MoCo Solar Power Company Throws in the Towel

By Adam Pagnucco.

Stefano Ratti, President of Chaberton Energy, has told the county council that his firm has given up its plans to proceed with solar energy projects in Montgomery County. Chaberton Energy is based in Kensington and operates throughout the mid-Atlantic region.

Ratti blasted two amendments made by the council on Tuesday to a pending zoning text amendment on solar projects in the agricultural reserve. Together, they would effectively ban solar panels in 99% of the reserve’s acreage and add potentially time-consuming review requirements on the remaining acres. Council Members Gabe Albornoz, Andrew Friedson, Sidney Katz, Nancy Navarro and Craig Rice voted for both amendments while Will Jawando voted only for the amendment on review requirements. Council Members Hans Riemer, Evan Glass and Tom Hucker voted against both.

Banning solar panels on Class I and Class II soils would effectively allow them on only 1,324 acres of the agricultural reserve’s 101,541 acres.

Ratti’s email to the council, sent yesterday, is reprinted below.


From: Stefano Ratti
Date: Wednesday, January 27, 2021 at 11:25 AM
Subject: Solar Energy in the County

Councilmembers Friedson, Albornoz, Navarro, Rice, and Katz,

I am grateful for the work you do on the County Council, but, with yesterday’s vote on excluding Class II soils (and, to a lesser extent, changing the use to conditional), you have now killed the possibility of doing solar energy in any meaningful way in Montgomery County. In the middle of a pandemic you killed an opportunity to create local jobs, do a lot of good for the environment, bring revenue to the County (which could have been used for the benefit of the Ag Reserve), help local landowners, and save money on electricity bills for county residents (particularly low-income residents, under the state community solar program). You also voted against 70% of the residents of Montgomery County, who demand action on environmental issues. With one single vote.

Here is what the next few days look like for me and my Montgomery County solar team:

We are going to rescind the five land options we have with our Montgomery County landowners (they are, like everything else in the County, on Class II soil – we have canvassed the county for one year and we have been unable to find one single viable non-class II property)

We are going to meet with our landowners and explain that, unfortunately, no, the county doesn’t want you to have a solar farm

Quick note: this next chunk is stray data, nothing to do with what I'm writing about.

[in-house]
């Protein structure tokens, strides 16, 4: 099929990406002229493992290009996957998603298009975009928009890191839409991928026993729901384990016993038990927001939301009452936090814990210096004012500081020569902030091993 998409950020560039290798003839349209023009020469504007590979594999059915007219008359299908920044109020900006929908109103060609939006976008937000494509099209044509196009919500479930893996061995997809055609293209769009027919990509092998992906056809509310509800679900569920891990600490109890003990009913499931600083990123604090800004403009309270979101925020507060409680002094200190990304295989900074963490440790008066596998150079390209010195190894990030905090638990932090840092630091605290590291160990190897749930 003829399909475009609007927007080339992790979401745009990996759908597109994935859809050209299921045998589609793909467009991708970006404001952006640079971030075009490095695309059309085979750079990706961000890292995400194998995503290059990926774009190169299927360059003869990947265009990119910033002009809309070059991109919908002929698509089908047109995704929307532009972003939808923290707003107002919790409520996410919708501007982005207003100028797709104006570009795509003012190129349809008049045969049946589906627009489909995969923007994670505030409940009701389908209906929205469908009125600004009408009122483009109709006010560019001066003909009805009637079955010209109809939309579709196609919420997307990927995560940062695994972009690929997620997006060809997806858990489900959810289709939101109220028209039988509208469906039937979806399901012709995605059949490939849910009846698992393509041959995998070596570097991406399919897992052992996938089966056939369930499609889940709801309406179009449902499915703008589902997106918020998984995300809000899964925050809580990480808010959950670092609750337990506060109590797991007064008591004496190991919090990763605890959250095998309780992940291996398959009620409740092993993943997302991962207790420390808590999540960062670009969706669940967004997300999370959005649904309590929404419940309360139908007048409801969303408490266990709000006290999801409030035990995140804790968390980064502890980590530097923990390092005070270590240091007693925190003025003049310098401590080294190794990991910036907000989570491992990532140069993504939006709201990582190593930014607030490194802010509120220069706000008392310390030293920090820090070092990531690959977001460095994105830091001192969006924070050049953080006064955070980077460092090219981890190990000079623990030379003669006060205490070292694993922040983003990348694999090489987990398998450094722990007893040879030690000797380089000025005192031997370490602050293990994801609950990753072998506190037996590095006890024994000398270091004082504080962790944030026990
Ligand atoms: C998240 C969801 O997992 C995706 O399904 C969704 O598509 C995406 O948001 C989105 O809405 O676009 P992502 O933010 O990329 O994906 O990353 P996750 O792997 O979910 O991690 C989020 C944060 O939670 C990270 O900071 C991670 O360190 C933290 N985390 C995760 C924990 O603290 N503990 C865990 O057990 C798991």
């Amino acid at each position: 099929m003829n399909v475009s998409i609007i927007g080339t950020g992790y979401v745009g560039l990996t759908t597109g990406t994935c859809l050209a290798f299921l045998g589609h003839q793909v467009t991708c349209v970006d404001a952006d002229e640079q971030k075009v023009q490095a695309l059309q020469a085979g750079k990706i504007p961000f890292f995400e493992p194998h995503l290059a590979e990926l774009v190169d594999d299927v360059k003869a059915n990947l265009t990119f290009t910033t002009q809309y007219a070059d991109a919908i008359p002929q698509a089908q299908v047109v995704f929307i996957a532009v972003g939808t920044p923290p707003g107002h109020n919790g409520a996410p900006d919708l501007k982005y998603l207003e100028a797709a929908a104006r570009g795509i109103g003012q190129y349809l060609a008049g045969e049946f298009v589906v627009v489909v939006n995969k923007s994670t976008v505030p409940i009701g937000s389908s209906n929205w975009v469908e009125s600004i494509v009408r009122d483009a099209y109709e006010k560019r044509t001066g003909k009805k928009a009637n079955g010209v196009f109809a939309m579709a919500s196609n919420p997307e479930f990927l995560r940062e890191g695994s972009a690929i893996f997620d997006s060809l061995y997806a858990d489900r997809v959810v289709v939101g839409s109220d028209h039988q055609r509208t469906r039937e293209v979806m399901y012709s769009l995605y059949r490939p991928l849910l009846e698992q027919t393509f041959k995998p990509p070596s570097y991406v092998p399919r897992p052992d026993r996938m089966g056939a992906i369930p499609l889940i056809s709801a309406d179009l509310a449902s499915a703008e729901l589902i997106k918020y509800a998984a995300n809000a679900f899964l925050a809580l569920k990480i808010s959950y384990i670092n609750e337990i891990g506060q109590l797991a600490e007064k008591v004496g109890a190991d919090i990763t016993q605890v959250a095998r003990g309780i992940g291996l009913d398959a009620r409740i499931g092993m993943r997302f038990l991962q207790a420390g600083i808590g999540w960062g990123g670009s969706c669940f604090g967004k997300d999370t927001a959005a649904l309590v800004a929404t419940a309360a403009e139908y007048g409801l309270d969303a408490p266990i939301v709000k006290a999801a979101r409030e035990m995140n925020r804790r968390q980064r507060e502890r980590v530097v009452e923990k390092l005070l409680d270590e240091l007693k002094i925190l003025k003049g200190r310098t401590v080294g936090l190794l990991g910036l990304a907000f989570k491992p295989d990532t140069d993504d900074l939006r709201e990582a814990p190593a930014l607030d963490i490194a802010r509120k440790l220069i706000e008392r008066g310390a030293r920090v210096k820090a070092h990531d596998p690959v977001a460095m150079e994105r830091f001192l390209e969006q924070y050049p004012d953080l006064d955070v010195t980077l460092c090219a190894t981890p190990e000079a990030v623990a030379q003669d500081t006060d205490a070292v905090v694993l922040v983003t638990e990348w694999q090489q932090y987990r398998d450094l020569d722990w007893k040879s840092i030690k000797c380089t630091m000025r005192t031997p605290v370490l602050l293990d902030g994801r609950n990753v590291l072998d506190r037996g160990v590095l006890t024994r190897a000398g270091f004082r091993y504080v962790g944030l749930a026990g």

We are going to tell our investors that we didn’t clear the Montgomery County ZTA milestone; they will not release the development funds that were earmarked for Montgomery County projects

We also have to tell our investors that we lost 30% of our proposed projects and we will have to figure out how to keep our business viable, which our staff and their families rely on; yes, we are a Montgomery County business, but, no, we are de facto blocked from operating in our own county

We will call our headhunters and tell them to stop looking for staff

We are also going to terminate contracts with our local contractors; we are going to call them and say, that, unfortunately, no solar project is going to happen in our county (whether it’s us or other solar companies)

All that this vote achieves is to “preserve” a handful of acres of land that is currently producing feed for animal consumption, or sitting fallow. Along with a couple of farming jobs, which could have been easily re-purposed to establish and maintain agricultural activities on the solar installations, while we are missing out on the economic benefits for the farming community*. Running us out of the county appeases a vocal minority of NIMBY activists, who don’t mind keeping fossil fuel plants open, as long as they are not in their backyard, but rather in disadvantaged communities who don’t get to have their voices heard.

I am not proud to be a Montgomery County resident today.

Councilmembers Riemer and Hucker, a heartfelt thank you for all the effort you have put in sponsoring this bill; you are probably just as disappointed as we are, but know that your genuine efforts to do good for the environment and help the local economy are not going unappreciated; and doing the right thing always has a value on its own. Councilmember Glass and Jawando: thank you for your vote on Class II soil and recognizing that excluding Class II soil makes it impossible to do anything. And we urge you to vote against passing the ZTA version with the class II soil exclusion.

Stefano Ratti

* See for example report published just today from Rocky Mountain Institute: “Seed of Opportunity – How Rural America Is Reaping Economic Development Benefits from the Growth of Renewables”